I wracked my brain and couldn’t find another book like this—a sequel to a movie. That’s right. IT DOESN’T TAKE A GENIUS is the continuation of gifted Emmett Charles coming of age story. If you missed the 2019 movie like I did—BOY GENIUS—no worries as the novel is a totally new story set at a summer camp for black excellence. Here’s the 2-minute movie trailer so you can meet the main character before reading my review of the book:
The story turns into a reflective journey for Emmett (or E as he prefers to be called). He questions who he is becoming and what it means to be a black youth in today’s world. The synopsis is spot on in its summary:
Emmett and his older brother Luke have always been “Batman and Robin,” though they’re quick to bicker about who’s who. Spending the summer at a historic Black summer camp seems like a wonderful adventure for the two to share, but since Luke is there as a junior counselor, he seems to spend all of his time being everyone else’s big brother, and ignoring Emmett. As Luke seems to be moving on to new adventures, Emmett struggles in unexpected ways, especially in swim class and the “It Takes A Village” entrepreneurship class. Without his brother to turn to for support, Emmett works to build a new crew of “superfriends,” who’ll help him plan something spectacular for the end-of-camp awards night and celebration. Along the way, Emmett learns that no matter what, there can be many ways to define family.
Camp is full of references to Black dancers, actors, scientists, and pop culture icons who defined excellence in their own fields. E is used to being the the smartest of all but realizing he knows little about these famous individuals from the past and present. Along with the fact he is surrounded by other brilliant and creative kids, this new learning has him rethinking everything. What is Black identity and how does it intersect with community? E will find that answer and more.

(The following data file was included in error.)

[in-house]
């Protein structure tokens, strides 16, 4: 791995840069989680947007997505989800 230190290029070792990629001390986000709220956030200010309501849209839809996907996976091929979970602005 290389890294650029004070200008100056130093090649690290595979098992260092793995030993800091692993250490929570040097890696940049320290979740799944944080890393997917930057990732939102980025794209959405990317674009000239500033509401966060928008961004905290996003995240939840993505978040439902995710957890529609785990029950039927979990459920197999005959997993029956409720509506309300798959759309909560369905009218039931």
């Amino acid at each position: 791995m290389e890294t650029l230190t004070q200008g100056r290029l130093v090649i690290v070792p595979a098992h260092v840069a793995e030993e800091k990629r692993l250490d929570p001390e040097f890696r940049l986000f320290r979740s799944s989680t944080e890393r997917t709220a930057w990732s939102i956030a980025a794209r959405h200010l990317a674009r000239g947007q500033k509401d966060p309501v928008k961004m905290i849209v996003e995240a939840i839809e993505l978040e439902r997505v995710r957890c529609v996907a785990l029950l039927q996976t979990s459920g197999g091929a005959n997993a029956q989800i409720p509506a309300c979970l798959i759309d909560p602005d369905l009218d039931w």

Emmett’s running commentary keeps the story moving through 44 chapters and an epilogue. Not a fast pace but a good one so readers can reflect on their own biases and perceptions of what it’s like growing up Black. Yes, there is a huge difference and stories like IT DOESN’T TAKE A GENIUS succeed in moving the dial closer to understanding why.
BOOK BIRTHDAY: April 13, 2021 PAGE COUNT: 308
FIVE MORE THINGS TO LIKE ABOUT: IT DOESN’T TAKE A GENIUS by Olugbemisola Rhuday-Perkovich
- I cringed at the scenes in the swim classes. Reminded me of myself clinging to the side of the pool afraid of drowning just like E. Thankfully I got over my fear. No spoilers as to whether Emmett succeeds.
- Charles became more than just a secondary character and roommate to E. His story would be an interesting one to tell in a future book.
- Captures the heart of middle grade relationships. Confusing and rewarding all mixed up in those 12-year-old minds.
- No need to hide your giftedness at this camp. Intellect was celebrated. The reminders of Black icons in all areas was a needed and interesting part of the story.
- An older sibling going away to school is often a concern of kids. The future is scary and you’re about to lose your safety net. This plot point was handled well and will be helpful to young readers in the same predicament. What you know isn’t always the whole story.
ABOUT THE AUTHOR
Olugbemisola Rhuday-Perkovich is the author of 8th Grade Superzero, which was named a Notable Book for a Global Society, Alice’s Adventures in Wonderland, an adaptation for Sesame Workshop’s Ghostwriter, and Operation Sisterhood. She is the coauthor of NAACP Image Award nominee Two Naomis, a Junior Library Guild selection, and its sequel, Naomis Too. She also writes nonfiction, including Above and Beyond: NASA’s Journey to Tomorrow, Someday is Now: Clara Luper and the 1958 Oklahoma City Sit-Ins, and Saving Earth: Climate Change and the Fight for Our Future.
Olugbemisola is a member of the Brown Bookshelf, editor of the We Need Diverse Books anthology The Hero Next Door, and teaches at the Solstice MFA Program in Creative Writing. She holds an MA in education, and has written frequently on parenting and literacy-related topics for PBS Parents, Brightly, American Baby, Healthy Kids, and other outlets. Visit her online at olugbemisolabooks.com and on Instagram: @olugbemisolarhudayperkovich.
I received an ARC in exchange for my honest review. Comments are welcome below.